Loughnacon Persistant Inez VG88

  •       2nd lactation yield 7,188kgs milk, 533kgs milk solids, 3.91% fat, 3.51% protein.

Loughnacon Persy Azalea VG87

  •       In her 9th lactation in nine years with six lactations surpassing 7,500kgs milk/lactation.
  •       She has bred a VG85 daughter by Punch who recorded 7,800kgs milk, 550kgs milk solids in her 2nd lactation.

Loughnacon Mr Sam Lilly VG88

  •       6th lactation yield 6,476kgs milk, 575kgs milk solids, 5.11% fat, 3.77% protein.
  •       Consistent high fat deviations with over 5.00% fat recorded in three lactations to date.

The onerous task of re-establishing a herd following depopulation was a challenge aided greatly by IHFA Field Officer Bobby Franks, to whom Raymond is very grateful for his insightful and wise assistance. 

 Raymond is careful to utilise grazed grass to its maximum, recognising its vital role in the diet of the cows as an excellent energy source and driver to help improve protein%. Typically, cows are turned out to grass late March, most years, with every effort to maintain days at grass throughout the year until ground conditions dictate housing indoors. Quality grass silage, carefully conserved during surplus growth is the main diet throughout winter supplemented with a balanced and complimentary ration to optimise performance.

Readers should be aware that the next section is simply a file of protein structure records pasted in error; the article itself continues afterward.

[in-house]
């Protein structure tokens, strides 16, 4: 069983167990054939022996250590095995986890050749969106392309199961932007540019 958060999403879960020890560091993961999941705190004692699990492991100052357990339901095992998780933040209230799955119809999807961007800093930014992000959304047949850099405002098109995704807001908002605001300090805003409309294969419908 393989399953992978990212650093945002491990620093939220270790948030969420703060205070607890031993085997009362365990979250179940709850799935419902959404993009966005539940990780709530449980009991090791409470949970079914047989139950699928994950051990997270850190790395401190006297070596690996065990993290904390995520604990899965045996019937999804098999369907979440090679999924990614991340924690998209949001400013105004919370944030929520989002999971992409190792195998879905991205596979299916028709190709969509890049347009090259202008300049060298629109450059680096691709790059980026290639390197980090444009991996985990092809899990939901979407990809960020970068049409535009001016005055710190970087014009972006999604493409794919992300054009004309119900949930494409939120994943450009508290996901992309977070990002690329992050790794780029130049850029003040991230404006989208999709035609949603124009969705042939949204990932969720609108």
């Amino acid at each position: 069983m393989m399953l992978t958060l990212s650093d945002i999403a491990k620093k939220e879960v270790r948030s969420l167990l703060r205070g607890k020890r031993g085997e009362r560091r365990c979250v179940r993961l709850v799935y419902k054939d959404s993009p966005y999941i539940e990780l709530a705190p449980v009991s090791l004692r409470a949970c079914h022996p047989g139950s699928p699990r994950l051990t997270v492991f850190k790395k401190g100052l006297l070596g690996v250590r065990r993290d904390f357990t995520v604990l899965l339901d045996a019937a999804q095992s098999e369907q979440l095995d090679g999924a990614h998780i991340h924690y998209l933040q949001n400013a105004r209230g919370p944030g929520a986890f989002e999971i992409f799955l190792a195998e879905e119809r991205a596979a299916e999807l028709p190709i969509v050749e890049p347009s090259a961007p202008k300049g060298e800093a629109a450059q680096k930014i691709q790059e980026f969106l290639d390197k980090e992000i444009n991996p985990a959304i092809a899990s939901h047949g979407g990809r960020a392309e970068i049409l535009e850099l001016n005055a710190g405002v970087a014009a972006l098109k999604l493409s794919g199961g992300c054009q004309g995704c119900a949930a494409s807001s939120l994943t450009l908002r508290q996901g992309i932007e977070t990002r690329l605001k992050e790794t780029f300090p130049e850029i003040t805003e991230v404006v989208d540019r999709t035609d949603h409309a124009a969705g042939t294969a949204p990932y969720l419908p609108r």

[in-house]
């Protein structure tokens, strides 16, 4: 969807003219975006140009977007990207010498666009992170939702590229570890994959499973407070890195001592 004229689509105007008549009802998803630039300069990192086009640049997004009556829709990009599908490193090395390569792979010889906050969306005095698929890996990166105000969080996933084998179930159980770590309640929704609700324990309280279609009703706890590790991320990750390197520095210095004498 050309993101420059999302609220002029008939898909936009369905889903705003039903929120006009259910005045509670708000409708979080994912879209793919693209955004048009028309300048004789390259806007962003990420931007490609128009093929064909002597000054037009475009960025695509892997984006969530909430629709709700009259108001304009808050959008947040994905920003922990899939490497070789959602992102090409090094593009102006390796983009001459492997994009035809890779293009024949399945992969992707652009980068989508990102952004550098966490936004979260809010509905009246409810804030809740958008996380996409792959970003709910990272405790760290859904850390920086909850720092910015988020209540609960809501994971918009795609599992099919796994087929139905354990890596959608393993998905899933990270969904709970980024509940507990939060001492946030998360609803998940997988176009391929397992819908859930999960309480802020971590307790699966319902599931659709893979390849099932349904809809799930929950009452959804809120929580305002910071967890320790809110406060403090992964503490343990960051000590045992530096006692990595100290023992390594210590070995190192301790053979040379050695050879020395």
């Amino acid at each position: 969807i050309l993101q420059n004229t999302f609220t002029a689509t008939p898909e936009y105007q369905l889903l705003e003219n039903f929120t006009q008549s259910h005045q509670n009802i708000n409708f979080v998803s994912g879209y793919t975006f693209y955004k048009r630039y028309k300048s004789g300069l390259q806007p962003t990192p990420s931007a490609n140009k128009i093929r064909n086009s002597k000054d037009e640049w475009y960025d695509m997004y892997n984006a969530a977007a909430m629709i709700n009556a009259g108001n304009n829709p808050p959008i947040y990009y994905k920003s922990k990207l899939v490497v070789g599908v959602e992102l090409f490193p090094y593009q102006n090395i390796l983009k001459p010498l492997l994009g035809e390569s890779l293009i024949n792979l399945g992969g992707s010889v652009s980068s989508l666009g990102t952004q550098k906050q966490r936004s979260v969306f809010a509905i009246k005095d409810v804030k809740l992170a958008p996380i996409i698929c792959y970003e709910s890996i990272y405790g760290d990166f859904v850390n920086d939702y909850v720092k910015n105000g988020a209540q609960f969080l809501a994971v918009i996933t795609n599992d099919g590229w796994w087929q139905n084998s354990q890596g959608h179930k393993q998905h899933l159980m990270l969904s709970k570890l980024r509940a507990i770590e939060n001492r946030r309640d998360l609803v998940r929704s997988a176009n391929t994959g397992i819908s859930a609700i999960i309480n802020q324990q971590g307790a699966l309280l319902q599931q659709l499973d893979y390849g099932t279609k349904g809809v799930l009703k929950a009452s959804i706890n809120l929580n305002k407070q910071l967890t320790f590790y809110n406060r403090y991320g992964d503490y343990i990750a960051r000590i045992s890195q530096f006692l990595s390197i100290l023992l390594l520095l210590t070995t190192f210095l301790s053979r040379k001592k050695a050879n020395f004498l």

“It’s an enjoyable outlet which gives you a chance to get away from the farm from time to time” is how Raymond light-heartedly describes the local Breffni Oriel Club for Holstein Friesian breeders in the Cavan Monaghan locality. Recognition of the high-quality breeding of the Loughnacon herd is such that Raymond was awarded 3rd place on Inspection in his section in the club herds competition last year.  

“The field evenings are always enjoyable. It’s so pleasant to spend a fine summer’s evening judging stock, admiring and learning from similar herds locally and being in good company. I was delighted to be invited by the club to be a field evening host this year. I have to say the club tours have been great, travel always broadens the mind and you come back home afterwards with a refreshed outlook and perspective.”   

(First published in 2020)

Cows from the Loughnacon Herd
Cows from the Loughnacon Herd